Reports: UR849341-UR8: Patterns of Tectonics, Provenance, and Sediment Fill in Large Complex Foreland Basins: Field, Petrographic and Detrital Zircon Analysis of Siliciclastic Turbidites in the Nanpanjiang Basin of South China

Daniel J. Lehrmann, Trinity University

During the last year my students and I have processed data collected from our 2011 field season, including GIS map compilations, petrographic thin section descriptions, and detrital zircon geochronology. In addition two of my students and I have completed a third field season in south China in June and July of 2012.

The two central hypotheses we are testing are that: 1) Triassic turbidite deposits in the Nanpanjiang basin were sourced by active convergent margin along the southern or southwestern borders of the basin in addition to Archean and Proterozoic massifs in the northern part of the basin, and that 2) the timing and patterns of turbidite fill in the basin impacted the evolution of carbonate platforms within the basin. The first hypothesis implies that Triassic convergence occurred along either the Aliaoshan or Somgma suture zones bordering south China tectonic block and the adjacent Indochina and Sibumasu the blocks. The second hypothesis implies that patterns of basin filling impact platform evolution by providing substrates for progradation or foster the lack of such substrates which may result in platform over-steepening and collapse.

Analysis of paleocurrent indicators and provenance analysis points to two primary sources of siliciclastic input into the basin: the Jiangnan massif in the northern part of the basin, and a southerly source which may include both an active volcanic arc and the Yunkai massif. Although some samples in the southwestern part of the basin clearly have a volcaniclastic component, most samples have a quartz and lithic rich composition typical of a recycled orogeny province, pointing to the Precambrian massifs. Detrital zircon data include: 1) a few concordant zircon ages older than 3000 Ma, 2) widespread peaks across the basin at 1800 Ma and 2500 Ma which may represent derivation from the Khamdian or Yunkai massif, 3) a widespread 900 Ma population likely matching the Jiangnan massif, 3) a peak centered around 400 Ma likely matching the Yunkai massif, and 4) a larger population of zircons dating to around 250 Ma abundant in the southwest part of the basin that is replaced to the northeast by populations with ages of 290-260 Ma.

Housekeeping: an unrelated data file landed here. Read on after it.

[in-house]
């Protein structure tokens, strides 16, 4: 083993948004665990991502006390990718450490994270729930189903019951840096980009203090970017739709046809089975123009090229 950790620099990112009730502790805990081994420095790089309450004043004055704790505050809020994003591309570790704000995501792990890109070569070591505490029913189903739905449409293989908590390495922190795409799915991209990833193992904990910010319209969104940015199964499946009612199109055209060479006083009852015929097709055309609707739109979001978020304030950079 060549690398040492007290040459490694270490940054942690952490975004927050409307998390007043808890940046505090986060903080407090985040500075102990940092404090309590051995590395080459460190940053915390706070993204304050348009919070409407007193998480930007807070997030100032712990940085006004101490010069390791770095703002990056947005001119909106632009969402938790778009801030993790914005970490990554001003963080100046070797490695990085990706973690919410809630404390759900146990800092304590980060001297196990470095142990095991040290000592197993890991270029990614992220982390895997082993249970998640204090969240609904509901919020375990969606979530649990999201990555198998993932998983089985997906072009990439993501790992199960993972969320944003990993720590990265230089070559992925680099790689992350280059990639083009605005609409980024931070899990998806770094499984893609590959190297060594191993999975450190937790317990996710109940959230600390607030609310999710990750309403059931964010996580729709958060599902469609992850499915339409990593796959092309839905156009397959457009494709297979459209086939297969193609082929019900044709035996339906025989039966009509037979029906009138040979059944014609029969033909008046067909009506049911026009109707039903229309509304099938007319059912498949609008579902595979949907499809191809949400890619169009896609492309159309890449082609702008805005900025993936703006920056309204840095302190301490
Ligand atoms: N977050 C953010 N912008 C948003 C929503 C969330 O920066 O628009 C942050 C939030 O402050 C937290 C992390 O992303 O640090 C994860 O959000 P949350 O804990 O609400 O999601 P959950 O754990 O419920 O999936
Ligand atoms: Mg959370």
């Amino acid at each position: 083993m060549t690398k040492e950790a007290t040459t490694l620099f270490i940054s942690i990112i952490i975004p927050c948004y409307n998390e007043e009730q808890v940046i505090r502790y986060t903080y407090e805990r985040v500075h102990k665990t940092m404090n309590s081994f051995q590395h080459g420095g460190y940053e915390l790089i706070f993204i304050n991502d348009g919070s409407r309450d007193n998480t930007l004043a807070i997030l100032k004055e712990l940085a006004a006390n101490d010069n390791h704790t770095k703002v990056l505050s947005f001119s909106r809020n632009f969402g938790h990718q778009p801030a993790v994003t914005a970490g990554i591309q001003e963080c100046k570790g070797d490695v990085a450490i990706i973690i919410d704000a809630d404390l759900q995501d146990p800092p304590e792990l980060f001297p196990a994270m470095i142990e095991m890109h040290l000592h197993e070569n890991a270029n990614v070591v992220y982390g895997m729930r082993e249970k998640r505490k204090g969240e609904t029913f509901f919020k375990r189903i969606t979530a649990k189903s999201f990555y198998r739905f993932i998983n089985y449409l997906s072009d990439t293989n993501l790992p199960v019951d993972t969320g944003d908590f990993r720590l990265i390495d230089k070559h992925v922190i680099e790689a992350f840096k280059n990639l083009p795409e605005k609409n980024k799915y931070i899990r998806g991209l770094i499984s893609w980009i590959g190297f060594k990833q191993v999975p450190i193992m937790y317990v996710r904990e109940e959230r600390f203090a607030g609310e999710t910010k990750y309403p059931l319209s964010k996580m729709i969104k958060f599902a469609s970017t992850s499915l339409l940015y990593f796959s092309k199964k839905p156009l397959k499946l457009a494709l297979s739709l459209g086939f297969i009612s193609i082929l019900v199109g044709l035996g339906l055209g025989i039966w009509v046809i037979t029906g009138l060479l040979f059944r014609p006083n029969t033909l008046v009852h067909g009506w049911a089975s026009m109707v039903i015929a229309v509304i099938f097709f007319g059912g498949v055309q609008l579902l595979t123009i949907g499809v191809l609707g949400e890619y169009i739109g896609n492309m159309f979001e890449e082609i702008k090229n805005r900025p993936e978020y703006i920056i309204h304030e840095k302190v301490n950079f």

Detailed mapping of the margins of an isolated carbonate platform have demonstrated diverse of margin architectures along the periphery of the platform and between northern and southern sides of the platform. Variation in architecture resulted from differences in antecedent topography, timing of filling of the basin which modified substrate topography, and windward-leeward effects.

The project has broadened the PI's geologic background into the areas of turbidite systems, provenance studies and detrital zircon studies. Results from the research have been integrated into an on-campus basin analysis course and into a summer field geology course taught in south China. The project has formed the basin for directed studies projects for five undergraduate students and a senior thesis for a sixth student. Student projects have included hands on experience in field work in south China, on the LA-ICPMS at the Arizona Laserchron center, and with state of the art petrography and point counting in the PI's lab a Trinity University. Students have presented preliminary results of their projects at a university student research symposium at the south central section GSA meeting and a national AAPG meeting.